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Maine says construction of CMP power corridor can resume

Heavy machinery is used to cut trees to widen an existing Central Maine Power power line corridor to make way for new utility poles, April 26, 2021, near Bingham, Maine.
Robert F. Bukaty
/
AP file
Heavy machinery is used to cut trees to widen an existing Central Maine Power power line corridor to make way for new utility poles, April 26, 2021, near Bingham, Maine.

The Maine Department of Environmental Protection is lifting its suspension of construction of the controversial 145-mile transmission project known as the New England Clean Energy Connect.

DEP Commissioner Melanie Loyzim on Tuesday notified developers of the NECEC that construction of the corridor may resume under certain conditions, although it's not clear when that will happen.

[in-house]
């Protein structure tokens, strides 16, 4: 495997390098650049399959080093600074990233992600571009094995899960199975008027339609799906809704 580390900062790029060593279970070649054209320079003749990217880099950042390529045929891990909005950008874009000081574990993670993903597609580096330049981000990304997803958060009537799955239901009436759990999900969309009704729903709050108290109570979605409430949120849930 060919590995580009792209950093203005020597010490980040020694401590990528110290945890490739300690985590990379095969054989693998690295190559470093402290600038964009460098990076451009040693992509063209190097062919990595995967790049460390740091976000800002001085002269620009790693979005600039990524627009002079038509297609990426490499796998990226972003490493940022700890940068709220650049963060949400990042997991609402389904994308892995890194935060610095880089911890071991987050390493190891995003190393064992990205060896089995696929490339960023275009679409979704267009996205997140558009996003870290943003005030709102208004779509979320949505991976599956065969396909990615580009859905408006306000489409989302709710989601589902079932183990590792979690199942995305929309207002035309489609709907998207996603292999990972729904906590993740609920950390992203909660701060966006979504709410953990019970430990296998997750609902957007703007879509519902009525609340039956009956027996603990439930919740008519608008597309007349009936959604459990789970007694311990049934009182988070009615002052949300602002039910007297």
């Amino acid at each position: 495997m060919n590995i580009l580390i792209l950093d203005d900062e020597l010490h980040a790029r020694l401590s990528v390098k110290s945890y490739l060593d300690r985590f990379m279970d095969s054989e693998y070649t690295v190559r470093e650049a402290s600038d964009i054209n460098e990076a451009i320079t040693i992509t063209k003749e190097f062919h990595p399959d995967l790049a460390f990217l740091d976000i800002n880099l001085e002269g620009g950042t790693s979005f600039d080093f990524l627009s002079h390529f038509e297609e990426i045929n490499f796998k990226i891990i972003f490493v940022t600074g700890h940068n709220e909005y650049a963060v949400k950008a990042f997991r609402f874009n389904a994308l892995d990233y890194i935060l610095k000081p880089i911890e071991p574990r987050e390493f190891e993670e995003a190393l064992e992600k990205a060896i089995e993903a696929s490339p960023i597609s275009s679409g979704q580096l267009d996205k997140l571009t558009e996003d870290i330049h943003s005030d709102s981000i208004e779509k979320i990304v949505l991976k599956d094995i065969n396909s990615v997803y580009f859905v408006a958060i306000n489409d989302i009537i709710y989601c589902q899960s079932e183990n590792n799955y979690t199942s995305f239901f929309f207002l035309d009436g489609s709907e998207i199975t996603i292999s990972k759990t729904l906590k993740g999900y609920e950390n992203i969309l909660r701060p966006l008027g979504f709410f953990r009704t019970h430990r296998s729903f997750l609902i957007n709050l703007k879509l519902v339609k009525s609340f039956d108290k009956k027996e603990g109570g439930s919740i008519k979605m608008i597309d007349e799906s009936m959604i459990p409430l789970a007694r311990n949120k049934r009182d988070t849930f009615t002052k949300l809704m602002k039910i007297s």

The corridor, a project of Central Maine Power's parent company Avangrid, has been on hold since 2021 when voters opted to scuttle it, thus leading the DEP to issue a suspension order.

But Avangrid challenged the legality of the referendum and last month a jury found that developers had established the legal right to finish a transmission line that will deliver hydropower from Quebec to the regional grid.

Developers have not said when they'll be able to resume construction, which will require reassembling work crews that were scattered after the suspension order in 2021.

And while opponents of the project have said they won't appeal the jury trial decision, a spokesperson for the Natural Resources Council of Maine said it would continue challenging federal permits issued by the Army Corps of Engineers and Department of Energy.

Journalist Steve Mistler is Maine Public’s chief politics and government correspondent. He is based at the State House.

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